First off … Happy Pride! I came out to myself and a few friends in 1987. The year 1988 saw me in my first Pride parade dressed in my Boy Scout uniform in order to make a statement. A lot has happened in the 32 years since coming out and I am proud of our community on a global and local level! I honor those who came before me to fight for the rights I had when I came out so that I may fight for the rights we now enjoy and hope that people today won’t personally experience the struggles of yesteryears. I also honor our future elders, our young people today who have inherited the challenges and rewards of championing for the rights of all people, everywhere. Forward ho!
June is also men’s health month (Eeks! How binary! Maybe we should call it “genitally male health month?” What do you think?). I didn’t make the holiday but since it is here in front of us, let’s talk a bit about it, especially since I’m a pelvic floor specialist with a focus on men and transgender health. April was testicular cancer month … how are you guys doing checking “the boys”? Don’t forget that with this being Pride month, you can get a friend to help you! Make the block party work for you this time!
Seriously, while they are down there you might as well let them check things out a bit. If this is a bit too bold for you then you always have the shower where you lather everything up well with soap and then going exploring to make sure everything is smooth. If it hurts, then you are pressing too hard, lighten up, because you could miss something important with too heavy a hand. If something doesn’t feel right then you should see your doctor and let them take a picture with an ultrasound. I’ve had it done and it’s painless. This applies to the trans community too! Keep in mind that trans men on hormone-replacement therapy can still get pregnant and still have their cycle because they still have their “duterus.” Same applies for trans women, if you are on HRT and have testicles then you should be checking them once a month or have a buddy help you even if you are planning for them to be removed.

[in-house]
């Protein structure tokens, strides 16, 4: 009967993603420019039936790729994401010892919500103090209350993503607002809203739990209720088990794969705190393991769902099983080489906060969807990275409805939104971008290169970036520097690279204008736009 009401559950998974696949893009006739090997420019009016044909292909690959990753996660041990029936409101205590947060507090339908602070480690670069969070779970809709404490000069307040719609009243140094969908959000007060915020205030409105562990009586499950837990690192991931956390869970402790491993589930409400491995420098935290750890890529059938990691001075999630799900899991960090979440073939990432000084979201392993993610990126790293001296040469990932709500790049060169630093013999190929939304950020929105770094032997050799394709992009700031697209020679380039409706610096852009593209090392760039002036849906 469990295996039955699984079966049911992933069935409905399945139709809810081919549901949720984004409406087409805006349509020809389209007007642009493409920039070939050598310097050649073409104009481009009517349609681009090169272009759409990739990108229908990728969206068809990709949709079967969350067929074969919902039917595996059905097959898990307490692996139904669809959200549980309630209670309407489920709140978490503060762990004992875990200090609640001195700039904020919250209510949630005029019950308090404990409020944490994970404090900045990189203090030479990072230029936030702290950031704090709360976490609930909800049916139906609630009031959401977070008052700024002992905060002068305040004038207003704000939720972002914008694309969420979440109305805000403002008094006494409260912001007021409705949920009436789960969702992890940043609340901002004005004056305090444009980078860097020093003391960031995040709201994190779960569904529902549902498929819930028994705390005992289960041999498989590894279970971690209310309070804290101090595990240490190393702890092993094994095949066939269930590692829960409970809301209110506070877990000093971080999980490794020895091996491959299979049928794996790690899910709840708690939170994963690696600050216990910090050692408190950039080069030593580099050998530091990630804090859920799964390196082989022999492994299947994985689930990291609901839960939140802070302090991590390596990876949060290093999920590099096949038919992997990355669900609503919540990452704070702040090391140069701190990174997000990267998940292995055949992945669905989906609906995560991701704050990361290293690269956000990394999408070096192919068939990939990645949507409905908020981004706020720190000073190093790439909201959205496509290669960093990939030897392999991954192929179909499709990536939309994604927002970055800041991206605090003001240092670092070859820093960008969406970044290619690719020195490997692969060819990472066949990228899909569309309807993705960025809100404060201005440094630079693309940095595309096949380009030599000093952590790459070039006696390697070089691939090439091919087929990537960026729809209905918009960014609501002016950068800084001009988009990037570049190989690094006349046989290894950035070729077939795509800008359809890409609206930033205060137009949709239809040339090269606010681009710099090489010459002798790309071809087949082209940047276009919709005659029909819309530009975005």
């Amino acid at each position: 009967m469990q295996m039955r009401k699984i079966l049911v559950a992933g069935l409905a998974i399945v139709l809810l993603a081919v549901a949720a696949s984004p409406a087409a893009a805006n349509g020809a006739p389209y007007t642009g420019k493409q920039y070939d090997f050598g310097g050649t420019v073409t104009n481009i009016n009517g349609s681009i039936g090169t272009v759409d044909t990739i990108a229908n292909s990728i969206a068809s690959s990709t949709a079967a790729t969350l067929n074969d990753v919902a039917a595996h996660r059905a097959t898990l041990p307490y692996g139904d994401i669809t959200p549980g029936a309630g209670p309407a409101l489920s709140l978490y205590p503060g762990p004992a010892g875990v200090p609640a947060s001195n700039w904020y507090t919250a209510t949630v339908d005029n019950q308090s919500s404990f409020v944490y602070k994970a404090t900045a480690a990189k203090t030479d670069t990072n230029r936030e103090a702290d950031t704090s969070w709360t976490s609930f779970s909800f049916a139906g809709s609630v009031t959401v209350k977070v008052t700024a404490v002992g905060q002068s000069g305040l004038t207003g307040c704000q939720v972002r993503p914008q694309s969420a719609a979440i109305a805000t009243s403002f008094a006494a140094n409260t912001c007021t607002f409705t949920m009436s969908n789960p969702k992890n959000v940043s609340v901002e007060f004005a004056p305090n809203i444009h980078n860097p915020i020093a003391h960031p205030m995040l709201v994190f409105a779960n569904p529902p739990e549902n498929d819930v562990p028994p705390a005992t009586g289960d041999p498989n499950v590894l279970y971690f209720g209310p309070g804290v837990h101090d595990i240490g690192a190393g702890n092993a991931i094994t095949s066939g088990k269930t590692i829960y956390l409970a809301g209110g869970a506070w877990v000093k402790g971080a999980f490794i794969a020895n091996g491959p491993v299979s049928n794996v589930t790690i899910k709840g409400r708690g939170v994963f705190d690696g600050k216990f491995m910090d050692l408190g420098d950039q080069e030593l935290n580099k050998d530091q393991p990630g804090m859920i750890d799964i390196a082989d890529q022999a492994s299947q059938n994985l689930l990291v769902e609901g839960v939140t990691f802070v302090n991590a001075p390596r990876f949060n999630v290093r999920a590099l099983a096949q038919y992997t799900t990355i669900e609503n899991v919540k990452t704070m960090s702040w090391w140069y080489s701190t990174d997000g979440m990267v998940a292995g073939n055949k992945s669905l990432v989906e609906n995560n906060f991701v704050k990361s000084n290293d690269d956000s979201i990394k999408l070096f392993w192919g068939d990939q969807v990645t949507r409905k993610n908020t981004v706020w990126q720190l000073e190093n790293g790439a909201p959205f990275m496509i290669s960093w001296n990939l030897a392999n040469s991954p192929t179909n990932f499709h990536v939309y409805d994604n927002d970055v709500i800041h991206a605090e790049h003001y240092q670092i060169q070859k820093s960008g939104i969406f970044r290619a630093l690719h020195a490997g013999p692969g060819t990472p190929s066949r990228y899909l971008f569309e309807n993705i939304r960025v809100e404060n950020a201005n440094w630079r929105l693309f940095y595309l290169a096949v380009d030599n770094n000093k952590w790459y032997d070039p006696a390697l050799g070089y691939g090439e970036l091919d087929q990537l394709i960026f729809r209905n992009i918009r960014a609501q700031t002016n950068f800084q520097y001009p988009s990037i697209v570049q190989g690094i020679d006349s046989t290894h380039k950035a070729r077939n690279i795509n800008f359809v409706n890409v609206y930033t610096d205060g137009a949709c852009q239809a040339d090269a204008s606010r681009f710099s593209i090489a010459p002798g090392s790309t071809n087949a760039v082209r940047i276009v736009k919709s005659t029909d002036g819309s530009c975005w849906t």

Next on the agenda for “genitally male” health month, ED – erectile dysfunction. There. I said it. This is not just an elders problem. This is a problem that can start in a person’s 20s with subtle signs of taking longer to get an erection, not able to maintain it as long as you would like, or not as firm as you would like. Blood flow is part of the equation but so are the pelvic floor muscles that support getting and maintaining the erection. If they are not working correctly due to avoiding pain, or are weak, stretched out or are super tight and high strung, then your hard drive may be reduced to a floppy disk. Viagra is $70 or more per pill and the military filled 900,000 prescriptions for it in 2018. This is not including Cialis and other ED remedies. The downside here is that if you are on blood pressure medicine or prone to taking poppers then you can (and people have) pass out. Now everything is a floppy disk! There is Trimix, an injection into the penis each time you want to play. This can also get costly and also comes at some risk – bruising and Peyronie’s are just two of the side effects. Surgical pump or flexible metal rod … sure, you can do that, but it is surgery and again comes at some risk.
The bottom line is that if you want to upgrade your floppy disk to a hard drive then the first thing after seeing your doctor to make sure nothing is seriously wrong, is to see a pelvic floor physical therapist who knows the ins and outs of these issues and can assess the ins and outs of how your pelvic floor muscles are working, including electromyography (EMG) and biofeedback. That would be me. I will be at the Pride festival in Druid Hill Park on Sunday the 16th. I look forward to talking with you!